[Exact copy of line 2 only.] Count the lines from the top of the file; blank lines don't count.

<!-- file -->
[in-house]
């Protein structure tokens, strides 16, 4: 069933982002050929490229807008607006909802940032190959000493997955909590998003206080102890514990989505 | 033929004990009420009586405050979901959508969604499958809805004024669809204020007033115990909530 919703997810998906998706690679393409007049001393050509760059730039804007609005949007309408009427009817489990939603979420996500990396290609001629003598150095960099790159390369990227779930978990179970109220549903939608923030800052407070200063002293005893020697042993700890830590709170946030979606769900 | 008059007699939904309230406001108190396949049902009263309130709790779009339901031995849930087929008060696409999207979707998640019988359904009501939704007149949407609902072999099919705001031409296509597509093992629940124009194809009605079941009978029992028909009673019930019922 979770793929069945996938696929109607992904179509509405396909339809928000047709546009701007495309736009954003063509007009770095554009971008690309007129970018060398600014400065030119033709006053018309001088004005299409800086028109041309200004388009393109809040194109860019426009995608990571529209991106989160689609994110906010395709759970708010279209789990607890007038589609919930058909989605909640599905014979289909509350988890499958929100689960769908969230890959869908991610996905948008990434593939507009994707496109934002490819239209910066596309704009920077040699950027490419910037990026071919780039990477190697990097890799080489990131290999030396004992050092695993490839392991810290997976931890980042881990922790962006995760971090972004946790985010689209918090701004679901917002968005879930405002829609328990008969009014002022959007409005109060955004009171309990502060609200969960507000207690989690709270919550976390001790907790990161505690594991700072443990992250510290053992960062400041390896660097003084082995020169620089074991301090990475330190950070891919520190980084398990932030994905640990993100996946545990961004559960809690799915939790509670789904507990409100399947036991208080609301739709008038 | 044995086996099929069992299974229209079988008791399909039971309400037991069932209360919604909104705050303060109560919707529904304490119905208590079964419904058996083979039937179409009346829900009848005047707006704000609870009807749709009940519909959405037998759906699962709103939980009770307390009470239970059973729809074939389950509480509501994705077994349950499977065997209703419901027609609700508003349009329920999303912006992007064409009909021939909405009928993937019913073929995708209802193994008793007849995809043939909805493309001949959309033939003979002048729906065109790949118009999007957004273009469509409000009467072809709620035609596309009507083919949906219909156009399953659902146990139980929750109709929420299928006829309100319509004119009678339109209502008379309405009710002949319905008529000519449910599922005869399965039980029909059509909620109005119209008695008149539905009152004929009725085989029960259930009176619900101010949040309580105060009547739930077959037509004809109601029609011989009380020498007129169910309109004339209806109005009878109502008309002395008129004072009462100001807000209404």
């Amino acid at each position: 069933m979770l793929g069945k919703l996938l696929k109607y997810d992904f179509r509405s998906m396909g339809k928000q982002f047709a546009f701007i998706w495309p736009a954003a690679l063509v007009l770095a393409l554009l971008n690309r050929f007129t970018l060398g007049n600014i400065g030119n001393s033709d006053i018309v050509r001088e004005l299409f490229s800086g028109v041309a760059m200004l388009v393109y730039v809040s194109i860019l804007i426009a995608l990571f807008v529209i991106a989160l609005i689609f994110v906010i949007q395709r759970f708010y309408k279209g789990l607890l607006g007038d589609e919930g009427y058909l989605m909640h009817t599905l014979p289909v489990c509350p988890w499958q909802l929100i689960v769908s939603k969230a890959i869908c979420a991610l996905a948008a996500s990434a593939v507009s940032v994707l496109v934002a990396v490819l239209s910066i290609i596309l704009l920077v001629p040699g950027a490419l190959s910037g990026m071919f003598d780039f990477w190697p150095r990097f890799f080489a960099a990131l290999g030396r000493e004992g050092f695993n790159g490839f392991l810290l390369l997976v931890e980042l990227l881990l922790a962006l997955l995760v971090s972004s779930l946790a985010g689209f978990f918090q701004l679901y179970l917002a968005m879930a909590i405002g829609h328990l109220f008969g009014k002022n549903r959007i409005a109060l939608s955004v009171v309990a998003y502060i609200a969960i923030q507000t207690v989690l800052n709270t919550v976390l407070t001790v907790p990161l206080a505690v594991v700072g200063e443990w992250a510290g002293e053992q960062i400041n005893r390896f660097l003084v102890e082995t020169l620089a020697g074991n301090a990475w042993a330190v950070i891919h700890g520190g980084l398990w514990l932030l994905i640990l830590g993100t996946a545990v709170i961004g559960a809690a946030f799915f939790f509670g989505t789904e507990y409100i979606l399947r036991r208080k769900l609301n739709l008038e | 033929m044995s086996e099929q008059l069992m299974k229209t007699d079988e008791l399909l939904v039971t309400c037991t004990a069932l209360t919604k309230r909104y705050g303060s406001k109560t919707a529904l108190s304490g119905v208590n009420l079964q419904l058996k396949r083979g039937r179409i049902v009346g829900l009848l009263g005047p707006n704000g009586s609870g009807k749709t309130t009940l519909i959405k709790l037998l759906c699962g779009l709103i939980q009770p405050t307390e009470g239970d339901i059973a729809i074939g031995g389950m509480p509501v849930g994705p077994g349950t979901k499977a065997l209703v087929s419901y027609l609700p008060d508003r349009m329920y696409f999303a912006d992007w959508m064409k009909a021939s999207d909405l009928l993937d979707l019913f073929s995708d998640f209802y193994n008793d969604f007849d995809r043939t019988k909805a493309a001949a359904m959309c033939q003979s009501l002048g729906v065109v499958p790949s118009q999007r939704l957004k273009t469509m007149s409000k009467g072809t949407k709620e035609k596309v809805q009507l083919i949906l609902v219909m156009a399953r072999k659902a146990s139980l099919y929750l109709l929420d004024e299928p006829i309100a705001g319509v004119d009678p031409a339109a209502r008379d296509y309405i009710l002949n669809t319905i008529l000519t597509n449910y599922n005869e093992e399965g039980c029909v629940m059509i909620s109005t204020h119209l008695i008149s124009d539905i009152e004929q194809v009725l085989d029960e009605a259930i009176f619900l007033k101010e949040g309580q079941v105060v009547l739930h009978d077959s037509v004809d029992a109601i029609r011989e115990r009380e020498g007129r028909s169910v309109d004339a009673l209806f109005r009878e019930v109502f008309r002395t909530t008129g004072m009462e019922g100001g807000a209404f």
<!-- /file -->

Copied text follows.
């Protein structure tokens, strides 16, 4: 069933982002050929490229807008607006909802940032190959000493997955909590998003206080102890514990989505 | 033929004990009420009586405050979901959508969604499958809805004024669809204020007033115990909530 919703997810998906998706690679393409007049001393050509760059730039804007609005949007309408009427009817489990939603979420996500990396290609001629003598150095960099790159390369990227779930978990179970109220549903939608923030800052407070200063002293005893020697042993700890830590709170946030979606769900 | 008059007699939904309230406001108190396949049902009263309130709790779009339901031995849930087929008060696409999207979707998640019988359904009501939704007149949407609902072999099919705001031409296509597509093992629940124009194809009605079941009978029992028909009673019930019922 979770793929069945996938696929109607992904179509509405396909339809928000047709546009701007495309736009954003063509007009770095554009971008690309007129970018060398600014400065030119033709006053018309001088004005299409800086028109041309200004388009393109809040194109860019426009995608990571529209991106989160689609994110906010395709759970708010279209789990607890007038589609919930058909989605909640599905014979289909509350988890499958929100689960769908969230890959869908991610996905948008990434593939507009994707496109934002490819239209910066596309704009920077040699950027490419910037990026071919780039990477190697990097890799080489990131290999030396004992050092695993490839392991810290997976931890980042881990922790962006995760971090972004946790985010689209918090701004679901917002968005879930405002829609328990008969009014002022959007409005109060955004009171309990502060609200969960507000207690989690709270919550976390001790907790990161505690594991700072443990992250510290053992960062400041390896660097003084082995020169620089074991301090990475330190950070891919520190980084398990932030994905640990993100996946545990961004559960809690799915939790509670789904507990409100399947036991208080609301739709008038 | 044995086996099929069992299974229209079988008791399909039971309400037991069932209360919604909104705050303060109560919707529904304490119905208590079964419904058996083979039937179409009346829900009848005047707006704000609870009807749709009940519909959405037998759906699962709103939980009770307390009470239970059973729809074939389950509480509501994705077994349950499977065997209703419901027609609700508003349009329920999303912006992007064409009909021939909405009928993937019913073929995708209802193994008793007849995809043939909805493309001949959309033939003979002048729906065109790949118009999007957004273009469509409000009467072809709620035609596309009507083919949906219909156009399953659902146990139980929750109709929420299928006829309100319509004119009678339109209502008379309405009710002949319905008529000519449910599922005869399965039980029909059509909620109005119209008695008149539905009152004929009725085989029960259930009176619900101010949040309580105060009547739930077959037509004809109601029609011989009380020498007129169910309109004339209806109005009878109502008309002395008129004072009462100001807000209404």